Tuesday, August 31, 2010

Taste The Rainbow: A Review of Asperger's Are Us`

I had the distinct pleasure to experience "Asperger's Are Us" this past Sunday in Salem, MA, and to be honest, I didn't know what to expect. Noah Britton, co-founder (and fellow ARC counselor), has a very dry but sharp sense of humor. I was very intrigued, as were my fellow audience members. Some friends from the ARC joined me in the front row as the room filled quickly with family and supportive friends. 

It was truly FUNNY. I mean, tears running down my face funny. One skit had Bill O'Reilly, Barney Frank and Tim Russert, where Frank & O'Reilly went at each other's jugular verbally and Russert's dead body was dragged from the room. Another one had a man sitting at bus stop and people kept jumping into his lap saying he was Santa. The third one looked like this:

I apologize for the muffled sound. My Canon does great spur of the moment video, but if it's not up close, the sound gets lost in the vacuum of space. However, it is still a piece of brilliant work (minus my obvious laughing).

It's been said that Aspies don't have a sense of humor. I don't buy it. I work with kids like this and I've seen some pretty amazing comedy come from them. Their humor is what they are exposed to, what they learn to appreciate that is funny. Nate has been familiar with my theater and improv work since he was 5 months old. He is slowly learning what is "funny" to him and his therapist says his sense of humor is "tremendous".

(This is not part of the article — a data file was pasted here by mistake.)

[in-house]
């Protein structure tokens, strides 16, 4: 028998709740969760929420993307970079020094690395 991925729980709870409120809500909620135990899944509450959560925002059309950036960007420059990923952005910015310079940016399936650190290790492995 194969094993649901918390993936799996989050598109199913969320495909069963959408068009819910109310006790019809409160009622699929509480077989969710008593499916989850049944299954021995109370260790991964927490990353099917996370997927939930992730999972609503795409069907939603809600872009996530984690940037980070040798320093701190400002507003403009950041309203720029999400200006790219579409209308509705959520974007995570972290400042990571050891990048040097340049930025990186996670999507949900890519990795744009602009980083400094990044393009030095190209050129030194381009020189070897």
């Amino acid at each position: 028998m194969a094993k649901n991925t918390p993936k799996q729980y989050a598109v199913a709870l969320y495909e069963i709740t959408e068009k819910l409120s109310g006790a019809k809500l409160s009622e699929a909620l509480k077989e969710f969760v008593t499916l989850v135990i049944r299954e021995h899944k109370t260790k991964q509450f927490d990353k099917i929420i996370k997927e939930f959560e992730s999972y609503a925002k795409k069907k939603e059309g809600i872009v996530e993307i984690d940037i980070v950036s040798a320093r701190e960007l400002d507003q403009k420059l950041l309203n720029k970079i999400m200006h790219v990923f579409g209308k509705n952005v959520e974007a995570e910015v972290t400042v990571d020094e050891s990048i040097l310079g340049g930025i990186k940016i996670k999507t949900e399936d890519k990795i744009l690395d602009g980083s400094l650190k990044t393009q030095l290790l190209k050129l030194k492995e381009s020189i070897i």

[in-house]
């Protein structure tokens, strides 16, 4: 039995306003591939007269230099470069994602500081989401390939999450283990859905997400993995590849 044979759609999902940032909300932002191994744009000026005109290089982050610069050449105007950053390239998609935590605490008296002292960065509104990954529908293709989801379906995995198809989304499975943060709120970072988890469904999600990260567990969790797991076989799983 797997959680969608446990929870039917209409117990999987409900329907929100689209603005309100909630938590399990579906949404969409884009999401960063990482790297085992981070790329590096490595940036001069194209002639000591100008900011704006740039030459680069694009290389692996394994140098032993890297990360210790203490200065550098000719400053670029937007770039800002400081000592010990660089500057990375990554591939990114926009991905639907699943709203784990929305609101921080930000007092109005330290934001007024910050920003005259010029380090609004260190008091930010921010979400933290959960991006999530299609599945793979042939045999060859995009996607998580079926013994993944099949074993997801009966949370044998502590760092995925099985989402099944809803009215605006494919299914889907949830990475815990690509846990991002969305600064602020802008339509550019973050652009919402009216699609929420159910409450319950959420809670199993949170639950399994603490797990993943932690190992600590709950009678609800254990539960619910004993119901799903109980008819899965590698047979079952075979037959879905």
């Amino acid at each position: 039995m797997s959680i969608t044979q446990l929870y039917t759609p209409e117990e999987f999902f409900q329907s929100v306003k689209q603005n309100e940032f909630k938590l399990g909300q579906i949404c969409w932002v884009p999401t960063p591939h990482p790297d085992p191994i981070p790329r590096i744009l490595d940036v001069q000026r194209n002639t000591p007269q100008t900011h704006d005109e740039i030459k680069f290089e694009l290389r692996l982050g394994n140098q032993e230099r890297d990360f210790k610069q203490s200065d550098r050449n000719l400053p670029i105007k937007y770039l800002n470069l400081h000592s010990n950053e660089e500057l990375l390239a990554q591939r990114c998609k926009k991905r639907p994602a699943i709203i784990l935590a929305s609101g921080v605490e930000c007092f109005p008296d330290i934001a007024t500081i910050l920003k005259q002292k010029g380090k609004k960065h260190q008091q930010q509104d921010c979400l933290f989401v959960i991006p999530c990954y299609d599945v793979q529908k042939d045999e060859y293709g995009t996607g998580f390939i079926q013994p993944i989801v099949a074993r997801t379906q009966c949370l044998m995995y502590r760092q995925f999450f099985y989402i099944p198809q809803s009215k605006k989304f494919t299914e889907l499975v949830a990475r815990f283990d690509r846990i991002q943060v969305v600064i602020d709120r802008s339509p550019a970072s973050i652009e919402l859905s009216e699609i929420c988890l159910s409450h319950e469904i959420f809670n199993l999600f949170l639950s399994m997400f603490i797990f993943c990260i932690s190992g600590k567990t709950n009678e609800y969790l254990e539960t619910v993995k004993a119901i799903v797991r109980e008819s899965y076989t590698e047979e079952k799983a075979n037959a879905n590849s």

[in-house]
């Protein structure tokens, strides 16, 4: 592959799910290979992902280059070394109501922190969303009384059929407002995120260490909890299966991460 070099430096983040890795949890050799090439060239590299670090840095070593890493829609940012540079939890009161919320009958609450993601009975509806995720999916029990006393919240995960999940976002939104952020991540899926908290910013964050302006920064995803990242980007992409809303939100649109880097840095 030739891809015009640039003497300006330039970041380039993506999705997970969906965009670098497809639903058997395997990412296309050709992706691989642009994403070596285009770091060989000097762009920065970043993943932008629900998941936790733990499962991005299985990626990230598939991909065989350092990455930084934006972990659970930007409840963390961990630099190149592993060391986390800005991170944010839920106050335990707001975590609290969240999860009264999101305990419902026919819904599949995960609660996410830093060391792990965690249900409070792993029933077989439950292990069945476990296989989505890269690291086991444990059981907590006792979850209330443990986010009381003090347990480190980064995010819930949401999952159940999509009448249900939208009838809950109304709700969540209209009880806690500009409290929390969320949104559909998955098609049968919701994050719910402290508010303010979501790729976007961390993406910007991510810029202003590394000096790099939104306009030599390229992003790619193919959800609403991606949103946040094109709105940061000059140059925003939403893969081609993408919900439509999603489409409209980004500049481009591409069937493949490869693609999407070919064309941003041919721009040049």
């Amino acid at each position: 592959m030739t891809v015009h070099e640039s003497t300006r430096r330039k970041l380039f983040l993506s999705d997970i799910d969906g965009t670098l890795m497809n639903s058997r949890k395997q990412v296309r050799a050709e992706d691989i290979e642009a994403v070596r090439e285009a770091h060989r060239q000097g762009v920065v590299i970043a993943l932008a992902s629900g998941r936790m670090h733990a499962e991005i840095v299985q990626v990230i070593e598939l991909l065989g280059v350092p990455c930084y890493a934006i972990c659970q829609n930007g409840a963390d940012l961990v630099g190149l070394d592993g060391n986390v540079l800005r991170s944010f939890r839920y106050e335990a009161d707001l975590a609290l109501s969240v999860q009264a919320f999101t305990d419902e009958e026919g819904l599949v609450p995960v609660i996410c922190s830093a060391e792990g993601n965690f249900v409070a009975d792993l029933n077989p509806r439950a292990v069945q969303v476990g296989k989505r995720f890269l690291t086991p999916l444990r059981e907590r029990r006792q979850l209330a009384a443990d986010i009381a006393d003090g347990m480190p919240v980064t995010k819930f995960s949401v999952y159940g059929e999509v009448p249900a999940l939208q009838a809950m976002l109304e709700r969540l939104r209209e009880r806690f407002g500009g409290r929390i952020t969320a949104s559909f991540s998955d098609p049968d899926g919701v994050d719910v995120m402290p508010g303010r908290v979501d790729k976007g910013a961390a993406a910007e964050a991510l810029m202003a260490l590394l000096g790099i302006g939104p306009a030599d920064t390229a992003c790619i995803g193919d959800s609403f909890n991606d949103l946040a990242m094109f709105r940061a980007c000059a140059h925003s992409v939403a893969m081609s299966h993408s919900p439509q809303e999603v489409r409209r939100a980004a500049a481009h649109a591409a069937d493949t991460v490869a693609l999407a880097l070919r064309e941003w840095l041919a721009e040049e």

Now, to be fair, there were a few bits I didn't get, which I chalk up to it being pure Aspie humor and genius that only those with the Syndrome can comprehend. They had a few awkward pauses, a few glitches. That being said, it was 45 minutes of very entertaining comedy (it was rated PG-15) that I would have paid more for than I did.  You didn't have to be neurotypical, or working in the business or be a relative to appreciate what was in front of you. Laughter is the common thread that brought us together  and we all ended up speaking the same language that day. 


  1. yeah, the myth about AS and humor being mutually exclusive kills me. even a concrete thinking style can lead to much conceptual play, so it's a myth that needs to die. it just doesn't fit the fact.

    also, having AS means going through a lot of social misery. a lot. so inevitably, irony and other forms of pitch black humor develop. i think a lot of theories about AS fail to take into account what happens over time, the fact that traits change as they filter through a variety of life experiences.

    anyway. i ramble.

  2. @M: I don't deny these kids and adults go through alot of social isolation, which will influence their humor. I freely admit that I don't understand all of it, but I do admit that they have the strength enough to go infront of people and show their raw talents. That is overcoming the weight of social anxiety and shining out from a dark place. It's damn tough and they did it.

  3. they did and it's impressive. proof that AS folks can be wonderfully humorous. thanks for the post.

  4. Thanks for the great review!
    Here's some more videos: